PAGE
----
2. Remove from heat and add the rest of your kernels. Cover slightly with the cracked lid and wait about a minute before placing back on the heat.
  3. Swirl your pot to distribute the kernels and listen as they pop. If your pot overflows, carefully remove from heat and tip the popped popcorn from the top into a bowl while still keeping the lid tipped.
  4. You know its about done when the popping sound is more spread out. Turn off heat and allow to cool slightly.
  5. Pour out into a bowl and add your toppings!

The Toppings

What to Look Out For

Although the popcorn itself can be a nutrient dense snack option, some popular toppings may not be the healthiest option. Certain varieties of commercially available popcorn can be high in sodium and saturated fat. In fact, some can deliver almost 20% of your daily value for sodium and saturated fat in just one serving. Although this may not be an issue if you enjoy it on occasion, it may be something to reconsider if it’s a daily staple for you. Thankfully, many brands today, like Skinny Pop,  cater to people who are trying to limit their saturated fat intake. You can also find “reduced sodium” varieties on the market.

Use Your Own Toppings

Just because popcorn is nutritious on its own does NOT mean you have to eat it bland! You can come up with topping ideas that are delicious while also providing nutrients to keep your body healthy. Get creative with what you use! 

Some popcorn toppings/combos include: 

  • South-east Asia Inspired: curry, black pepper, cumin, turmeric, pinch of salt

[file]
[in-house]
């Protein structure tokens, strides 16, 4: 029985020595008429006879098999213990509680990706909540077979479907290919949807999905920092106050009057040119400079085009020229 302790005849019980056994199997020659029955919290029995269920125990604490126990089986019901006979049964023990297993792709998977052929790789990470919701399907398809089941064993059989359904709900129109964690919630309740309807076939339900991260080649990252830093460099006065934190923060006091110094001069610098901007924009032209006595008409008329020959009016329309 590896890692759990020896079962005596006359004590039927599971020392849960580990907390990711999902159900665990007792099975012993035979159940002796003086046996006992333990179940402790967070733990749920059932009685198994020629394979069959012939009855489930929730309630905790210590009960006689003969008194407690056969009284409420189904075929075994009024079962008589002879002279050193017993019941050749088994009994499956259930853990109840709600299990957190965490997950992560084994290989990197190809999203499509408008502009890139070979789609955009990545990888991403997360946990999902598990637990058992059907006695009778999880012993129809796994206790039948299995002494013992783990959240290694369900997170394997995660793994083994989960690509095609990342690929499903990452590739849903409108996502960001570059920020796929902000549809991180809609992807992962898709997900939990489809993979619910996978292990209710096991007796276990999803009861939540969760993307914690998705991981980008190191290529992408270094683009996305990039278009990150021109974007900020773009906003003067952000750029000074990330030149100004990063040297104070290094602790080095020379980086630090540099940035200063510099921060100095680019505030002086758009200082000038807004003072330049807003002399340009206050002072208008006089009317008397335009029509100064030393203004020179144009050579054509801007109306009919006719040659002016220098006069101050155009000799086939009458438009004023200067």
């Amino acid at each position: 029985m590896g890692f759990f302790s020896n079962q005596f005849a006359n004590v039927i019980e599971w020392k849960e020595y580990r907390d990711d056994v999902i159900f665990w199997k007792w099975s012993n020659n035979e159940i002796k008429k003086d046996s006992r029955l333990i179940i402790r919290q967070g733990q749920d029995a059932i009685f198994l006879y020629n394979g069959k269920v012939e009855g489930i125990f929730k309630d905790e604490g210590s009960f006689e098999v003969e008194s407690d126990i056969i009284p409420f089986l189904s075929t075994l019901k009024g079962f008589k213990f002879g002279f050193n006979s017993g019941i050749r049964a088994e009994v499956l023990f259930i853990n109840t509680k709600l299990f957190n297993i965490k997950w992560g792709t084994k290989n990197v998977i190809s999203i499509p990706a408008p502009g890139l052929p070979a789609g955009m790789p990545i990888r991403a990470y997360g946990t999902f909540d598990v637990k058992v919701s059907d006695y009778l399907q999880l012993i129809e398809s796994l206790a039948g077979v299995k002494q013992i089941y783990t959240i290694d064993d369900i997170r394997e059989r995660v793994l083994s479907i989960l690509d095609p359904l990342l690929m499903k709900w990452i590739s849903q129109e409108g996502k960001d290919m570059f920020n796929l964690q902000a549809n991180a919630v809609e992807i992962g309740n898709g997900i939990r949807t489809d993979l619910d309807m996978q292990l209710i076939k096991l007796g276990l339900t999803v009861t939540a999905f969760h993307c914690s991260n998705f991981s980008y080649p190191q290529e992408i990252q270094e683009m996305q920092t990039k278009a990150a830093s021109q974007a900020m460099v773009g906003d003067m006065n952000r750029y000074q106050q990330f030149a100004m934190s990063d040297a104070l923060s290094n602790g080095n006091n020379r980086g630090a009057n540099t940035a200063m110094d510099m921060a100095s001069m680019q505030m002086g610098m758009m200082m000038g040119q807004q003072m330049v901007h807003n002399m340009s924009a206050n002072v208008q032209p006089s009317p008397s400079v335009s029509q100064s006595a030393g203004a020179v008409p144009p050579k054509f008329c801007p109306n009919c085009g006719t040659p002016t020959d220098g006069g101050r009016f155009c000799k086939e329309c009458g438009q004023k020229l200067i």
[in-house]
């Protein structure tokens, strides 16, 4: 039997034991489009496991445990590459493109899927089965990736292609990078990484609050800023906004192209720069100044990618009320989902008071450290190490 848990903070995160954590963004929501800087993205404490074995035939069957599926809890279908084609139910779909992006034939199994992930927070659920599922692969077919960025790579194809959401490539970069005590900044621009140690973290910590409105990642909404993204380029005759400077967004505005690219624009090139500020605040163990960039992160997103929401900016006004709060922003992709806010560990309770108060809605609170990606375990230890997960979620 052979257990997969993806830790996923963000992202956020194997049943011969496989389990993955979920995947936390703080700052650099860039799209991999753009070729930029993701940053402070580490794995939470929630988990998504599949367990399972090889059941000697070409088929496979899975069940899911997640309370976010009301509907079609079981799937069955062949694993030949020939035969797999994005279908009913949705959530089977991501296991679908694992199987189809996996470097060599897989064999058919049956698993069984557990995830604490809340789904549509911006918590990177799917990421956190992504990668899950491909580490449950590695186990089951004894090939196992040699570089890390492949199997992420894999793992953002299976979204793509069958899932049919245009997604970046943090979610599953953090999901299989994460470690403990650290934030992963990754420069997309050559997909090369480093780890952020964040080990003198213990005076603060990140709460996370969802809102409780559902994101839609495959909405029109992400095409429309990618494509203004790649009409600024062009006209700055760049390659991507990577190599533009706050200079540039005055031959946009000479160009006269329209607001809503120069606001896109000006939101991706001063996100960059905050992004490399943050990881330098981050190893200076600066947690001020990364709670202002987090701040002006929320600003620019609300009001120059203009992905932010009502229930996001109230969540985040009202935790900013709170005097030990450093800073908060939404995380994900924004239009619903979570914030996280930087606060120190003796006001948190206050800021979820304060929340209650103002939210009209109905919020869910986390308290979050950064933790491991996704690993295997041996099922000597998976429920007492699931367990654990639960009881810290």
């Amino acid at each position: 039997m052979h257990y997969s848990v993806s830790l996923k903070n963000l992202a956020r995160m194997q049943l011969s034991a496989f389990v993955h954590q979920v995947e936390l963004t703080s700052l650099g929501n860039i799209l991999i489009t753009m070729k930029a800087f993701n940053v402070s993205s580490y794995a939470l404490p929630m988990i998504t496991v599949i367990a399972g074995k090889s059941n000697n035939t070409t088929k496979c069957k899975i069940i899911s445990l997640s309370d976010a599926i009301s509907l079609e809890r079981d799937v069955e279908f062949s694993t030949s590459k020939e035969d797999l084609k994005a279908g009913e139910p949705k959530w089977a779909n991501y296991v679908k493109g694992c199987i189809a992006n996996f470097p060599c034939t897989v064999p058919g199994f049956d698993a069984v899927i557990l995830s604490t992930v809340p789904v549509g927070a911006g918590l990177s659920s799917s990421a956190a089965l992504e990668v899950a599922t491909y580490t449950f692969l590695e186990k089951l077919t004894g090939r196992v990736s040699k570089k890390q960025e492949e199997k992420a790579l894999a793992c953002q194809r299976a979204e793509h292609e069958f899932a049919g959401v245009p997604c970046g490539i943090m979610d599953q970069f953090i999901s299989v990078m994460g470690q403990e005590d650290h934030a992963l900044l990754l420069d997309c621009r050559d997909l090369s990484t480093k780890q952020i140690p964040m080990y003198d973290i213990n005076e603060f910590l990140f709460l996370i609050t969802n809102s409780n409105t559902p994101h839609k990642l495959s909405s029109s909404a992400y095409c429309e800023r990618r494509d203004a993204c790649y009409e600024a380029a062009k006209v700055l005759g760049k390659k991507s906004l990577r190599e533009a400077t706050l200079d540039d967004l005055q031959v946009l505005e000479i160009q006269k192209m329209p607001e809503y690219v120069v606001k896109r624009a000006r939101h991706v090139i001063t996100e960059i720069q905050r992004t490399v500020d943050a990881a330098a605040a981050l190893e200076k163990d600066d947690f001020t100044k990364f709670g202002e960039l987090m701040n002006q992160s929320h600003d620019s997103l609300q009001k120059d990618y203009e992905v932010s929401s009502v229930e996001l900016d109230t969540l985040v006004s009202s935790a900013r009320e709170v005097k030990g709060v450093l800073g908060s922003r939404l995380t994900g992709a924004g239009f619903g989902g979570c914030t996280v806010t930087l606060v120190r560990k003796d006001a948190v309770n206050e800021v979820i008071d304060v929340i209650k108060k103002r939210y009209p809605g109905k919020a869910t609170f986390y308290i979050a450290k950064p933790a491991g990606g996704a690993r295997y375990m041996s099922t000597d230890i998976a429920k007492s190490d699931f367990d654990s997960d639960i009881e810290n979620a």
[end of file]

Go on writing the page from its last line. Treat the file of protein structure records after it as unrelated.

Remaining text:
• Seaweed – crumble over your popcorn to give it a slightly salty flavor while also getting some iodine and antioxidants 
  • Chili powder, garlic powder, onion powder, cumin, pinch of salt 
  • Grated parmesan cheese 
  • Nutritional yeast
  • Cinnamon 
  • Cocoa powder 
  • Nut butter drizzle
  • Dark chocolate shavings


Popcorn may have been under scrutiny, but today you are welcome to choose it as part of a cancer prevention snack for its high fiber content, polyphenols, and yummy taste! 

When you join my Cancer Simplified Membership, you get exclusive, simple content, updated monthly about how to crush the confusion around cancer, enjoy ALL the foods,  and go back to living your best life. I am so excited for you to join! Click here to snag your spot for my Cancer Simplified Membership! 


  1. World Cancer Research Fund/American Institute of Cancer Research. Continuous Update Project Expert Report 2018. Other dietary exposures and the risk of cancer. Available at dietandcancerreport.com.
  2. PFCs factsheet – CDC. https://www.cdc.gov/biomonitoring/pdf/PFCs_FactSheet.pdf. Published November 2009. Accessed April 21, 2023. 
  3. Perfluorochemicals. Center for Disease Control. https://www.cdc.gov/biomonitoring/PFAS_BiomonitoringSummary.html. Published April 7, 2017. Accessed April 21, 2023. 
  4. Popcorn as a snack: Healthy hit or dietary horror show? American Heart Association. https://www.heart.org/en/news/2019/06/18/popcorn-as-a-snack-healthy-hit-or-dietary-horror-show. Published June 18, 2019. Accessed April 21, 2023.
  5. McDonnell K. Popcorn nutrition facts: A healthy, low-calorie snack? Healthline. https://www.healthline.com/nutrition/popcorn-nutrition-and-health. Published June 17, 2017. Accessed April 21, 2023.
  6. Wang J, Tang L, Wang J-S. Biomarkers of dietary polyphenols in cancer studies: Current evidence and beyond. Oxid Med Cell Longev. 2015;2015:1-14. doi:10.1155/2015/732302

This blog is not intended as medical nutrition therapy, medical advice, or diagnosis and should in no way replace consultation or recommendations from your medical professional.